pyr_coeffs_split, _ = pyr_fixed.convert_pyr_to_tensor(pyr_fixed(im_batch), split_complex=True)
print(pyr_coeffs_split.shape, pyr_coeffs_split.dtype)
print(pyr_coeffs_fixed.shape, pyr_coeffs_fixed.dtype)
torch.Size([2, 26, 256, 256]) torch.float32
torch.Size([2, 14, 256, 256]) torch.complex64

We can see that in this complex pyramid with 4 scales and 3 orientations there will be 26 channels: 4 scales x 3 orientations x 2 (for real and imaginary featuremaps) + 2 (for the residual bands). NOTE: you can change what scales/residuals get included in this output tensor again using the scales argument to the forward method.

In order to display the coefficients, we need to convert the tensor coefficients back to a dictionary. We can do this either by directly accessing the dictionary version (through the pyr_coeffs attribute in the pyramid object) or by using the internal convert_tensor_to_pyr function. We can check that these are equal.

pyr_coeffs_fixed_1 = pyr_fixed(im_batch)
pyr_coeffs_fixed_2 = pyr_fixed.convert_tensor_to_pyr(pyr_coeffs_fixed, *pyr_info)
for k in pyr_coeffs_fixed_1.keys():
    print(torch.allclose(pyr_coeffs_fixed_2[k], pyr_coeffs_fixed_1[k]))
/home/billbrod/Documents/plenoptic/src/plenoptic/simulate/canonical_computations/ UserWarning: Casting complex values to real discards the imaginary part (Triggered internally at ../aten/src/ATen/native/Copy.cpp:299.)
  band = pyr_tensor[:,i,...].unsqueeze(1).type(torch.float)

We can now plot the coefficients for the not downsampled version (pyr_coeffs_complex from the last section) and the downsampled version pyr_coeffs_fixed_1 from above and see how they compare visually.

po.pyrshow(pyr_coeffs_complex, zoom=0.5);
po.pyrshow(pyr_coeffs_fixed_1, zoom=0.5);

We can see that the not downsampled version maintains the same features as the original pyramid, but with fixed feature maps that have spatial dimensions equal to the original image (256x256). However, the pixel magnitudes in the bands are different due to the fact that we are not downsampling in the frequency domain anymore. This can equivalently be thought of as the inverse operation of blurring and downsampling. Therefore the upsampled versions of each scale are not simply zero interpolated versions of the downsampled versions and thus the pixel values are non-trivially changed. However, the energy in each band should be preserved between the two pyramids and we can check this by computing the energy in each band for the two pyramids and checking if they are the same.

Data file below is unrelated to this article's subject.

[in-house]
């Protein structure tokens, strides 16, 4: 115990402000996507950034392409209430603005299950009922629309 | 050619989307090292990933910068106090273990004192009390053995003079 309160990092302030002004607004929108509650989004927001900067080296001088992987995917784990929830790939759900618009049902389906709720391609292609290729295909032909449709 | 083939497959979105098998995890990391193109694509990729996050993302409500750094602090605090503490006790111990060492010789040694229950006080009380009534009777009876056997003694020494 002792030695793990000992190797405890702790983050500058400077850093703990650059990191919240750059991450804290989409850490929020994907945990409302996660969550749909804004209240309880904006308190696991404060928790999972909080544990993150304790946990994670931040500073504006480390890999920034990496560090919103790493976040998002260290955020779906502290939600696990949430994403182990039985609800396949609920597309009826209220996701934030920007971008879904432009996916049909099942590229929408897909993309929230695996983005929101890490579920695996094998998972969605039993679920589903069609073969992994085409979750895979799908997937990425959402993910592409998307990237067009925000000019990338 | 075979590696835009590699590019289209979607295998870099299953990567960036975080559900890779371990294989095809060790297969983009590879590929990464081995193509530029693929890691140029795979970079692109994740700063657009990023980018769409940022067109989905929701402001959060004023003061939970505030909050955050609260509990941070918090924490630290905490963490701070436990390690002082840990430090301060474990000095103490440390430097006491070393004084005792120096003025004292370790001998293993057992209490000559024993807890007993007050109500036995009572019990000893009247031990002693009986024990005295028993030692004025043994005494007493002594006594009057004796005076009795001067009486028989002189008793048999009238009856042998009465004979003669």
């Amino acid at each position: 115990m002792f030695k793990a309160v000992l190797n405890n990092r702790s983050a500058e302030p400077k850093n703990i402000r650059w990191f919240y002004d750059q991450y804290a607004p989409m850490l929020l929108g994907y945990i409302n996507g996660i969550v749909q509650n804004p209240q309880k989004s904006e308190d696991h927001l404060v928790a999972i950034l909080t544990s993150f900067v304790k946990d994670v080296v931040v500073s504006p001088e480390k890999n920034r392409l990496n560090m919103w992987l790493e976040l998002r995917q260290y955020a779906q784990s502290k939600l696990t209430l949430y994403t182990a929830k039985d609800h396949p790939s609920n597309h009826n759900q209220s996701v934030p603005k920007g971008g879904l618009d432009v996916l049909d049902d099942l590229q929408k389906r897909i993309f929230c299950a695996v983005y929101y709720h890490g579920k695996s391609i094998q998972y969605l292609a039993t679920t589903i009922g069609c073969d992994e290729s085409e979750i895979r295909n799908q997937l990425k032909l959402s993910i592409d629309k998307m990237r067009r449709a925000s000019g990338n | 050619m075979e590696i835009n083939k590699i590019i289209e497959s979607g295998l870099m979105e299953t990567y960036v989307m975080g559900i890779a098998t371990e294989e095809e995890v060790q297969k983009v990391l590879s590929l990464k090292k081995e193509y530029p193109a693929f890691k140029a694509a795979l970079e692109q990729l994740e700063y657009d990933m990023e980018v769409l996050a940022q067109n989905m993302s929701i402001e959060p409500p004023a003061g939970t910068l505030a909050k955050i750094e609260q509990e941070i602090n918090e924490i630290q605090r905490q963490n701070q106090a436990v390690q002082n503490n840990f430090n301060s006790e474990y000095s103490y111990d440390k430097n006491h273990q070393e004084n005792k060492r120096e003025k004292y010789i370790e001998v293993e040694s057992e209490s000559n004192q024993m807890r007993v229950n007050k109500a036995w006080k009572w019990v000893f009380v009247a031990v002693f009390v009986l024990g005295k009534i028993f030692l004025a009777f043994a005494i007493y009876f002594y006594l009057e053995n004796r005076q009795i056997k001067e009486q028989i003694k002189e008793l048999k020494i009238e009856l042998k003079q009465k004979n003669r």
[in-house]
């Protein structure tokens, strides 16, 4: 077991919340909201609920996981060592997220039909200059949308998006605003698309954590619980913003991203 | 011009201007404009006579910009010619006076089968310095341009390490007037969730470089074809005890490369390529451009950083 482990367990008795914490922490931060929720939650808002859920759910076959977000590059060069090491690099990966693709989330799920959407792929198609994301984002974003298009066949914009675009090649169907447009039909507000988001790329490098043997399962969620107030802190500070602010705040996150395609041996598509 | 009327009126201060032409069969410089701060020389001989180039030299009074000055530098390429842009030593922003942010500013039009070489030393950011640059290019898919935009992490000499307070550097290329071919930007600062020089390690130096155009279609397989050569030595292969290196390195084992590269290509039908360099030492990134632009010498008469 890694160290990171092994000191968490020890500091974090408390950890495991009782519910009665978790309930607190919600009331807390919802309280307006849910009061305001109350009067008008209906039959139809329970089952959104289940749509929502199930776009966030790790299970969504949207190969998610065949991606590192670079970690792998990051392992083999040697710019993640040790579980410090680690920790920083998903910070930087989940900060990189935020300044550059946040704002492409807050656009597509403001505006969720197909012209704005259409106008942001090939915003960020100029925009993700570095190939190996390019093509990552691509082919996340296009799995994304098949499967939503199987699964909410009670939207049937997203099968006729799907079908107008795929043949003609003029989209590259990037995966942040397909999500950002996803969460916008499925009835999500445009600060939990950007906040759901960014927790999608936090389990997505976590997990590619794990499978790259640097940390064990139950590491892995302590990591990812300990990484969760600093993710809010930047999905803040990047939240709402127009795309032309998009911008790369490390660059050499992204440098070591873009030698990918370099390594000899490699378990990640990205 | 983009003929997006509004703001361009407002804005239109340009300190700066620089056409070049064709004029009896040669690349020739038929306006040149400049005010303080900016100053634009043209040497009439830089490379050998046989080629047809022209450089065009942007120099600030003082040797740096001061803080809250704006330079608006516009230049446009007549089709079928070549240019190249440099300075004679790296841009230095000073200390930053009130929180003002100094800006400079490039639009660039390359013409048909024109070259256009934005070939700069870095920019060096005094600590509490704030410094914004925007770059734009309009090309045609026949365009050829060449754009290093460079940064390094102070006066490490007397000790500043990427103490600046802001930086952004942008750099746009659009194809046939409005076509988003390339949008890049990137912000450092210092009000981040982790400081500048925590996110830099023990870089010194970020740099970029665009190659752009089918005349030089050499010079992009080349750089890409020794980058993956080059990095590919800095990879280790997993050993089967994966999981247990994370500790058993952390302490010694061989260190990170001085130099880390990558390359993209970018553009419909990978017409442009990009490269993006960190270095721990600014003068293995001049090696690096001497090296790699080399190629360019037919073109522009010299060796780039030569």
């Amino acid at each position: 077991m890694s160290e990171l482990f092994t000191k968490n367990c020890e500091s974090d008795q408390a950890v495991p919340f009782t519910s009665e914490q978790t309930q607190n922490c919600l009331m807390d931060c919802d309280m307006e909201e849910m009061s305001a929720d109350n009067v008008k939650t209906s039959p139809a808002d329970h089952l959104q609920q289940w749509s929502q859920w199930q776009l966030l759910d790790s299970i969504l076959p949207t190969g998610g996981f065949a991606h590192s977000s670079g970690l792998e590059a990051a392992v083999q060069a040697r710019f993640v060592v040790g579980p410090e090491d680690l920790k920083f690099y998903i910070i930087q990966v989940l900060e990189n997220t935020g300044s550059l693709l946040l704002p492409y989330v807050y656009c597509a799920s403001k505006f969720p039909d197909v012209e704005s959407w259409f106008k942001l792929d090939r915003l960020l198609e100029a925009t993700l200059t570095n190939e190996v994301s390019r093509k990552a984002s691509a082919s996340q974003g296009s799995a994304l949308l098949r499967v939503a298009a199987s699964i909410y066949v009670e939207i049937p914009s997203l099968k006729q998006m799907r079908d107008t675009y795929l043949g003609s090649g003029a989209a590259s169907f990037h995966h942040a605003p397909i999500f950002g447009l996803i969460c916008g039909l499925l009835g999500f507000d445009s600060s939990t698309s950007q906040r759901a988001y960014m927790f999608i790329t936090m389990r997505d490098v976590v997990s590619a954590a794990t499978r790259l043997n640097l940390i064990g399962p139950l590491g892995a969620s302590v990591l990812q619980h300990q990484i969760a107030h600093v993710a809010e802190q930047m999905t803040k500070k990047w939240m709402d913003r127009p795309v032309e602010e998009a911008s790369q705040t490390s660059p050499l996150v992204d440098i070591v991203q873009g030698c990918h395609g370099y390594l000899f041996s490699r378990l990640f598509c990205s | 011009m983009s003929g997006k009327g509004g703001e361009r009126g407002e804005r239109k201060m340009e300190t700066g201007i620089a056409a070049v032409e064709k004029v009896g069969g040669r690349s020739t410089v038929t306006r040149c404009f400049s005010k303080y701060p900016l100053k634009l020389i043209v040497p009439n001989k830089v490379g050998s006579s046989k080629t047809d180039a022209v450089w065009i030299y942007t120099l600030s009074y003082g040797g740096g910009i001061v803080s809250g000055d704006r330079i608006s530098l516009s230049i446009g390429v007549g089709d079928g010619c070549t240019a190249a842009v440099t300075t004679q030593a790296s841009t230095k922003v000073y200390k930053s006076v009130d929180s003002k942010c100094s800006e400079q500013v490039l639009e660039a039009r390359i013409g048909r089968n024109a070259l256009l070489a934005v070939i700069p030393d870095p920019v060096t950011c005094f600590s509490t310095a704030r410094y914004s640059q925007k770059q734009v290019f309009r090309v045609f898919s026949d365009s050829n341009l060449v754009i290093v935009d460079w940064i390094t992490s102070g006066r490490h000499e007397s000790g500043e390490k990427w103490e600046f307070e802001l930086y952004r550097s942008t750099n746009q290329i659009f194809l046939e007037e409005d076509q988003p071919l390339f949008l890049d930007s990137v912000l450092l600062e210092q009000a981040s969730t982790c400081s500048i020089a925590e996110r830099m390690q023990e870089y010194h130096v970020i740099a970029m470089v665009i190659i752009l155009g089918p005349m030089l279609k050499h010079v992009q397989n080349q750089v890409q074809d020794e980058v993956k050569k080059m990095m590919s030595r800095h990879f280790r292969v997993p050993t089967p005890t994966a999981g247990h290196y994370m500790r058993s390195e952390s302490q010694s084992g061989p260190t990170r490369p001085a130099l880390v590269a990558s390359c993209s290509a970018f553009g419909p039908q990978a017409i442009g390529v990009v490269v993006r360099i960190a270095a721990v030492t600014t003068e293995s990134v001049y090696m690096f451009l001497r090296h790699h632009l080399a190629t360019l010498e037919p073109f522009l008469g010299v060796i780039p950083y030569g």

# the following passes with tight_frame=True or tight_frame=False, either way.
pyr_not_downsample  = SteerablePyramidFreq(height=height,image_shape=[256,256],order=order,is_complex = False,twidth=1, downsample=False, tight_frame=False)

pyr_downsample  = SteerablePyramidFreq(height=height,image_shape=[256,256],order=order,is_complex = False,twidth=1, downsample=True, tight_frame=False)
pyr_coeffs_downsample = pyr_downsample(
pyr_coeffs_not_downsample = pyr_not_downsample(
for i in range(len(pyr_coeffs_downsample.keys())):
    k = list(pyr_coeffs_downsample.keys())[i]
    v1 = to_numpy(pyr_coeffs_downsample[k])
    v2 = to_numpy(pyr_coeffs_not_downsample[k])
    v1 = v1.squeeze()
    v2 = v2.squeeze()
    #check if energies match in each band between downsampled and fixed size pyramid responses
    print(np.allclose(np.sum(np.abs(v1)**2), np.sum(np.abs(v2)**2), rtol=1e-4, atol=1e-4))

def check_parseval(im ,coeff, rtol=1e-4, atol=0):
    function that checks if the pyramid is parseval, i.e. energy of coeffs is
    the same as the energy in the original image.
    input image: image stimulus as torch.Tensor
    coeff: dictionary of torch tensors corresponding to each band
    total_band_energy = 0
    im_energy = im.abs().square().sum().numpy()
    for k,v in coeff.items():
        band = coeff[k]
        total_band_energy += band.abs().square().sum().numpy()

    np.testing.assert_allclose(total_band_energy, im_energy, rtol=rtol, atol=atol)

Model Training

We are now ready to demonstrate how the steerable pyramid can be used as a fixed frontend for further stages of (learnable) processing!

# First we define/download the dataset
train_set = torchvision.datasets.FashionMNIST(
    # change this line to wherever you'd like to download the FashionMNIST dataset
    root = '../data',